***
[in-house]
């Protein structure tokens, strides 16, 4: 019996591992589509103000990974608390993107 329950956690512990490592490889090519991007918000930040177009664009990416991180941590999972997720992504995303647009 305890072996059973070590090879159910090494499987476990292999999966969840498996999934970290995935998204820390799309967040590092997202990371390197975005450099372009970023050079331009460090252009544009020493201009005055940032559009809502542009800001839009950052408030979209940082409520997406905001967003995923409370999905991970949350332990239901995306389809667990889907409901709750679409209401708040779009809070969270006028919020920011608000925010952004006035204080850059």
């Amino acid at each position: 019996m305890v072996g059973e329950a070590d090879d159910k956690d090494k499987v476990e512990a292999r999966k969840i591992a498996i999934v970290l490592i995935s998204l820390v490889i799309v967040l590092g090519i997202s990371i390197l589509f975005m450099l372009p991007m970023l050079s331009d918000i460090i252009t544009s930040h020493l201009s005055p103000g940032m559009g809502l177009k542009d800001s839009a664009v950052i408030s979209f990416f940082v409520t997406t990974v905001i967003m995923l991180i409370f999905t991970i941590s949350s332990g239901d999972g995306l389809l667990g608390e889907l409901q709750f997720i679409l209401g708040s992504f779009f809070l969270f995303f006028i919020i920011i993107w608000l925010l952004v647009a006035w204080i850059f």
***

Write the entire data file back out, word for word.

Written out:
[in-house]
């Protein structure tokens, strides 16, 4: 019996591992589509103000990974608390993107 329950956690512990490592490889090519991007918000930040177009664009990416991180941590999972997720992504995303647009 305890072996059973070590090879159910090494499987476990292999999966969840498996999934970290995935998204820390799309967040590092997202990371390197975005450099372009970023050079331009460090252009544009020493201009005055940032559009809502542009800001839009950052408030979209940082409520997406905001967003995923409370999905991970949350332990239901995306389809667990889907409901709750679409209401708040779009809070969270006028919020920011608000925010952004006035204080850059």
């Amino acid at each position: 019996m305890v072996g059973e329950a070590d090879d159910k956690d090494k499987v476990e512990a292999r999966k969840i591992a498996i999934v970290l490592i995935s998204l820390v490889i799309v967040l590092g090519i997202s990371i390197l589509f975005m450099l372009p991007m970023l050079s331009d918000i460090i252009t544009s930040h020493l201009s005055p103000g940032m559009g809502l177009k542009d800001s839009a664009v950052i408030s979209f990416f940082v409520t997406t990974v905001i967003m995923l991180i409370f999905t991970i941590s949350s332990g239901d999972g995306l389809l667990g608390e889907l409901q709750f997720i679409l209401g708040s992504f779009f809070l969270f995303f006028i919020i920011i993107w608000l925010l952004v647009a006035w204080i850059f």